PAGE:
Managed by North West Parks and Tourism Board, Pilanesberg National Park lies approximately 160 km north-west of Johannesburg. It covers a wide range of habitats, including vleis, lakes, streams, thick bush, broad-leaved and acacia woodland, koppies, open grasslands and former farmlands. The park encompasses the Pilanesberg Mountains, which were formed after a complex chain of geological events that included several cycles of volcanic eruptions, outpourings of lava, the collapse of craters, ring fracturing around the volcano and the intrusion of magma into these fractures. The result was several concentric rings of igneous rock of different ages around the core of a volcano. Since then, the 7 000-m volcano has slowly subsided and eroded to a remnant of its former self, rising to only 700 m above the surrounding plains. Strictly speaking, the Pilanesberg is no longer an ancient volcano, but a cross-section through the magma pipes that were located at great depth beneath the volcano. The resulting structure is a ring-complex of concentric koppies composed of a unique suite of alkaline volcanic rocks, the highest being 1 669 m a.s.l., interspersed in a matrix of low-lying plains.
The Mankwe River and its five major tributaries provide most of the park's water. In the past, farmers constructed additional water storage dams for livestock in order to supplement non-perennial streams. The largest impoundment, Mankwe Dam, is in the centre of the park. Rain falls mainly in summer, in the form of violent thunderstorms accompanied by much lightning. Rainfall is highly variable from one year to the next.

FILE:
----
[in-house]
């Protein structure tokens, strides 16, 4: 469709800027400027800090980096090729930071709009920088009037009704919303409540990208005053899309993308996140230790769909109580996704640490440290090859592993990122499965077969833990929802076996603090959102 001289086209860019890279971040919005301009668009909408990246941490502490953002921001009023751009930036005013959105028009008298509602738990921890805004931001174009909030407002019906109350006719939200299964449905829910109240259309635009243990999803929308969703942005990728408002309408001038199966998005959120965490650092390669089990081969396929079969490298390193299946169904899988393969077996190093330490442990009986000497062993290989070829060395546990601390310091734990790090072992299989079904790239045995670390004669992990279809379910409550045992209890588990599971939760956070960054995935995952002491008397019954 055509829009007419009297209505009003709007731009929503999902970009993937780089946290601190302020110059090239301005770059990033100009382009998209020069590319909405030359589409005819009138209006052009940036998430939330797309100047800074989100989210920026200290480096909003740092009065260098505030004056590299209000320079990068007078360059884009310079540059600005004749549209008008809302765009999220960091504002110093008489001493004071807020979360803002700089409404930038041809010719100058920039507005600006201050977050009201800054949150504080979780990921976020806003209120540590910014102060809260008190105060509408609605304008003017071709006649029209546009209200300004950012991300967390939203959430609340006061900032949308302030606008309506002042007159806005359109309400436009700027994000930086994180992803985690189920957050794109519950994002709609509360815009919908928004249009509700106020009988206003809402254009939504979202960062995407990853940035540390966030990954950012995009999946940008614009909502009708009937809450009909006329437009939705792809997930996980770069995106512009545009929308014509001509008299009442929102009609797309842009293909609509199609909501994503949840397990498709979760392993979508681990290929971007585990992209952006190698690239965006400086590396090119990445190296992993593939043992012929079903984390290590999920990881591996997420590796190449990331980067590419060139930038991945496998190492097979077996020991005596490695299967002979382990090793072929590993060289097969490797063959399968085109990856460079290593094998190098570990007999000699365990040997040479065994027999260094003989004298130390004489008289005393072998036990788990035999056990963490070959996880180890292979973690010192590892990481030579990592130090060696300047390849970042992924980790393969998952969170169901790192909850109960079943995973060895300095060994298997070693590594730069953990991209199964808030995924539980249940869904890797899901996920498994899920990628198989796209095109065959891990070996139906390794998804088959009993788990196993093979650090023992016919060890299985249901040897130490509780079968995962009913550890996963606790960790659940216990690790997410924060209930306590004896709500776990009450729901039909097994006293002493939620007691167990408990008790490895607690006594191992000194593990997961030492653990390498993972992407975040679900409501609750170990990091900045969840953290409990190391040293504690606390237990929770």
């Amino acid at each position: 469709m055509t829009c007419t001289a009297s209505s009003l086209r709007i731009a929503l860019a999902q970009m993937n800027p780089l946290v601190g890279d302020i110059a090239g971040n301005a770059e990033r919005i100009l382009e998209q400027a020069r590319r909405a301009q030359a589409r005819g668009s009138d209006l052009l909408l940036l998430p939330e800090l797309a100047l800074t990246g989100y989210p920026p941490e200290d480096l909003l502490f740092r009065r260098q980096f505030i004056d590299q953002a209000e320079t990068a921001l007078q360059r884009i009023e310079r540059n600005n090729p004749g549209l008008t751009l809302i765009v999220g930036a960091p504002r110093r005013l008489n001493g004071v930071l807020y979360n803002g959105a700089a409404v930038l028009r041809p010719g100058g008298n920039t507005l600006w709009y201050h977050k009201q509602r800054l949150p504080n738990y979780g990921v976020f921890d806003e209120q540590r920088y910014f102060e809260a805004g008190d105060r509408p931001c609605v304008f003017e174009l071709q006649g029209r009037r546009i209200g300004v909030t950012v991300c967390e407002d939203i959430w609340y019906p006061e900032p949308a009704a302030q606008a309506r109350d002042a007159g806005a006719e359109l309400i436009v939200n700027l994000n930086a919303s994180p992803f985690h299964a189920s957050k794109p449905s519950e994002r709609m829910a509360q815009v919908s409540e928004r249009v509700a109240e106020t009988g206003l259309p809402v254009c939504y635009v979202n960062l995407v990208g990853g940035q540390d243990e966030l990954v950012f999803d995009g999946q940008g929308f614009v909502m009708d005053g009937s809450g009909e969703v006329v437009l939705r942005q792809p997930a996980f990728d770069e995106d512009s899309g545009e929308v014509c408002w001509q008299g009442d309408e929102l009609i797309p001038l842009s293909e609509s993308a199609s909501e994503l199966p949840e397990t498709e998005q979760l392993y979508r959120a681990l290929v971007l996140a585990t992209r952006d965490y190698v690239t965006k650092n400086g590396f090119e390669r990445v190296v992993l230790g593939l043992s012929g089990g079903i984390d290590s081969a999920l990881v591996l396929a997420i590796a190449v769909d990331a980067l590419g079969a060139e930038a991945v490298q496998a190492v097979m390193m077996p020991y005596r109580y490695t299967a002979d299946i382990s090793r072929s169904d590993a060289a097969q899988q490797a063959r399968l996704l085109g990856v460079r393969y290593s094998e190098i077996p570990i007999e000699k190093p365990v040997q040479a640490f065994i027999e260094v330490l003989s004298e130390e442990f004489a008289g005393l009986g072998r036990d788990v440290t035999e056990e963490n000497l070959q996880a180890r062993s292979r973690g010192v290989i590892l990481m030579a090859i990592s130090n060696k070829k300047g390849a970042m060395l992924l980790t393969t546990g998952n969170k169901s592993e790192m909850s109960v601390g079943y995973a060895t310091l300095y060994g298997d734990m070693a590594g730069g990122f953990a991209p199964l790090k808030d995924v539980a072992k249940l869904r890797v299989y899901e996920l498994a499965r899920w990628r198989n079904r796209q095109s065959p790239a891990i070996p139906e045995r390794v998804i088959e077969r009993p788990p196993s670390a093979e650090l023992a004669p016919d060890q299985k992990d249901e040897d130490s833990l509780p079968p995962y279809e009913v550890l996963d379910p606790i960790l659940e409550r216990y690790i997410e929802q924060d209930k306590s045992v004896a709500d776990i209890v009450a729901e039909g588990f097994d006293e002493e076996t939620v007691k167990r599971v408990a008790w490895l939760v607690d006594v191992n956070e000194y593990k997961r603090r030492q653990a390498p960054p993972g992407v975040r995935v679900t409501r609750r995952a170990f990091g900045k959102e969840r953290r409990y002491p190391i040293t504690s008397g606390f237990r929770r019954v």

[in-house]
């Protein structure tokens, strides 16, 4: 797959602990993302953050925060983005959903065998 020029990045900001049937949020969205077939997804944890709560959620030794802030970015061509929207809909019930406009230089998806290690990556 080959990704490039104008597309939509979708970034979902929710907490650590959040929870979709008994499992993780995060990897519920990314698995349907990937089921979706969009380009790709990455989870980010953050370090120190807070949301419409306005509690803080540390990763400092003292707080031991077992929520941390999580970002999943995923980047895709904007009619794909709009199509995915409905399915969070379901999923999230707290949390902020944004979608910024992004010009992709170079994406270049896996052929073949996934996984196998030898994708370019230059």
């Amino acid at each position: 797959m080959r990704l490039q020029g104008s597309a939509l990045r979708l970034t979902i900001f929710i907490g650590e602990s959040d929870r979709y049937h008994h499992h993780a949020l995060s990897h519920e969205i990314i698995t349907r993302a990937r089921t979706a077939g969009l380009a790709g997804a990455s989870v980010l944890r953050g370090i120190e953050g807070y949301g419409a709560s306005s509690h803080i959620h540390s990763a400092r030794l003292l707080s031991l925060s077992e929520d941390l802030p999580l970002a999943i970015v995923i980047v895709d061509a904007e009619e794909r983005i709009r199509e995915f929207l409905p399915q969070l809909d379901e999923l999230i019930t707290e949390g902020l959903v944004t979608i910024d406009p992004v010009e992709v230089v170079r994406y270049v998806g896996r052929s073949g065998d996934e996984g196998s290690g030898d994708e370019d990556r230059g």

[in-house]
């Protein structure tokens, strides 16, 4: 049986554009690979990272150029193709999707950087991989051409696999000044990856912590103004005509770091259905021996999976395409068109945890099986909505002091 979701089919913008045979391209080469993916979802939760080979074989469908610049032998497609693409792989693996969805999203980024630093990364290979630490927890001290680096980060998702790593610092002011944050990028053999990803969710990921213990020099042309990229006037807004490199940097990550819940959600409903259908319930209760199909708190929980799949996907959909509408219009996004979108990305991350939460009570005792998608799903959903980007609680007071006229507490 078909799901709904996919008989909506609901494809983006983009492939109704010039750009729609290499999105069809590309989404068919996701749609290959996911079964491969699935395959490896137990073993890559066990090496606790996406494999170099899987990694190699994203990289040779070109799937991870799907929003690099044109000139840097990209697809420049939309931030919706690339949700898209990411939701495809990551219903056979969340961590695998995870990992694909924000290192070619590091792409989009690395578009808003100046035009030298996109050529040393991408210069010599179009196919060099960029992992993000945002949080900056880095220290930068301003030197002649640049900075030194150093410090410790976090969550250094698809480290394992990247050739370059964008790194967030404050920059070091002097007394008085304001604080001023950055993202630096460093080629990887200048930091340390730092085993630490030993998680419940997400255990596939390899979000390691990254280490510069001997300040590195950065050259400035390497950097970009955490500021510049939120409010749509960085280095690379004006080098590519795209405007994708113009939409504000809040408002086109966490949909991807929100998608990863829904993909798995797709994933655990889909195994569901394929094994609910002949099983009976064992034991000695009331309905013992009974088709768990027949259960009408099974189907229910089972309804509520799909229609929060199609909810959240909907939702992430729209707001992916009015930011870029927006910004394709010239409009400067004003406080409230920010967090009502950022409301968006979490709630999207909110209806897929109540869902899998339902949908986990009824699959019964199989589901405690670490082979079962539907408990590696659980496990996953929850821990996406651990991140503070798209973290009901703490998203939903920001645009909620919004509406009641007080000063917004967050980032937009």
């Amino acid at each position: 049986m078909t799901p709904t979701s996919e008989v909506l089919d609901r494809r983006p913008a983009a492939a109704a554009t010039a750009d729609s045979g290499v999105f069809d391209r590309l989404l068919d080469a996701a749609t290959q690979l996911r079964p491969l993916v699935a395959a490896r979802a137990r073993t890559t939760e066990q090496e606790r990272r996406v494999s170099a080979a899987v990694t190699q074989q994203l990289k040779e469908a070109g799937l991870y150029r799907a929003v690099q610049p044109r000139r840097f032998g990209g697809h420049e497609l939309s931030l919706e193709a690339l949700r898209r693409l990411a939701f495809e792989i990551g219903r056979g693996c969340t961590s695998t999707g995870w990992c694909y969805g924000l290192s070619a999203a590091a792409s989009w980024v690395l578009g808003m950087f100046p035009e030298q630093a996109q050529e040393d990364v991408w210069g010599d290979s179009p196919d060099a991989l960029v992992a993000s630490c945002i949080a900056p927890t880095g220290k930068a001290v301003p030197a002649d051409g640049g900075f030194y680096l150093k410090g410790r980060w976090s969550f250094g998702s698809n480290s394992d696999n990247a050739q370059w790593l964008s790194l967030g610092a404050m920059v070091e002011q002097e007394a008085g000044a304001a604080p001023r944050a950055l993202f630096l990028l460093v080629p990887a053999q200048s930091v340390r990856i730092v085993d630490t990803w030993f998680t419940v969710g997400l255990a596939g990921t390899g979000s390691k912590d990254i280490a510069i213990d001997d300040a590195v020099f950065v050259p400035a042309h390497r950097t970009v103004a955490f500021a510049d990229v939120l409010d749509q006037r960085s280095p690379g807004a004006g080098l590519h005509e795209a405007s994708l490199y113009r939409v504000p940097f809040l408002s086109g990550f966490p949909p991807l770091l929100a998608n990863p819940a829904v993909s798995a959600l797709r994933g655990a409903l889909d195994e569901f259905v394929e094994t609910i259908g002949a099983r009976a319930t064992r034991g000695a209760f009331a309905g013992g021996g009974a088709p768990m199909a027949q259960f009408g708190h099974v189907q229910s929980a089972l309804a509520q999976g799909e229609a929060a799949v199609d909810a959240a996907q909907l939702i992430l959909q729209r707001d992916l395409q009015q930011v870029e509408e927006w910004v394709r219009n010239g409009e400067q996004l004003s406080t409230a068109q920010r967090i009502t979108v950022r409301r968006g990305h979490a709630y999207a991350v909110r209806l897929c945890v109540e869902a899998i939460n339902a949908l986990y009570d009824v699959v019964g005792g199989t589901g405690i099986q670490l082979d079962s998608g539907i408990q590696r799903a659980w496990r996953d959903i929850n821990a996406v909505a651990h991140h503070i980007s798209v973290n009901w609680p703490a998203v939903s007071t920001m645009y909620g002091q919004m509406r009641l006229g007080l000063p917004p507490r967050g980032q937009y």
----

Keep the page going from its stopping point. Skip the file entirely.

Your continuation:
More than 300 species occur in the park, thanks to its extensive range of habitats and the fact that it lies in the overlap between the dry western and wet eastern parts of the country. The site lies midway between the Cape Vulture Gyps coprotheres colonies in the Magaliesberg and the Waterberg and Cape Vultures periodically forage in it. Small numbers of White-backed Vulture G. africanus and Lappet-faced Vulture Torgos tracheliotus also occasionally visit it. Pilanesberg supports several breeding pairs of Verreauxs' Eagle Aquila verreauxii, and other raptors, such as Wahlberg's Eagle Hieraaetus wahlbergi, African Hawk Eagle Aquila spilogaster, Brown Snake Eagle Circaetus cinereus, Black-chested Snake Eagle C. pectoralis and Lanner Falcon Falco biarmicus, occur in small numbers. Individual Martial Eagles Polemaetus bellicosus, Bateleurs Terathopius ecaudatus and Tawny Eagles Aquila rapax occasionally visit. Mankwe River holds small populations of African Finfoot Podica senegalensis. White-backed Night Heron Gorsachius leuconotus is an occasional visitor. A large vlei with mixed grassland at the eastern end of Mankwe Dam provides habitat for African Grass Owl Tyto capensis.
The surrounding woodland–grassland mosaic is known to hold Secretarybird Sagittarius serpentarius and Kori Bustard Ardeotis kori. Other threatened species occasionally seen are European Roller Coracias garrulus and Yellow-throated Sandgrouse Pterocles gutturalis. Black Stork Ciconia nigra, Marabou Stork Leptoptilos crumeniferus and Yellow-billed Stork Mycteria ibis occur as occasional visitors. Other woodland specials include Monotonous Lark Mirafra passerina, Southern Pied Babbler Turdoides bicolor, White-throated Robin-chat Cossypha humeralis, Kalahari Scrub Robin Erythropygia paena, Burnt-necked Eremomela Eremomela usticollis, Striped Pipit Anthus lineiventris, Barred Wren-Warbler Calamonastes fasciolatus, Marico Flycatcher Bradornis mariquensis, Crimson-breasted Shrike Laniarius atrococcineus, Great Sparrow Passer motitensis, Scaly-feathered Finch Sporopipes squamifrons, Violet-eared Waxbill Uraeginthus granatinus, Black-faced Waxbill Estrilda erythronotos and Shaft-tailed Whydah Vidua regia.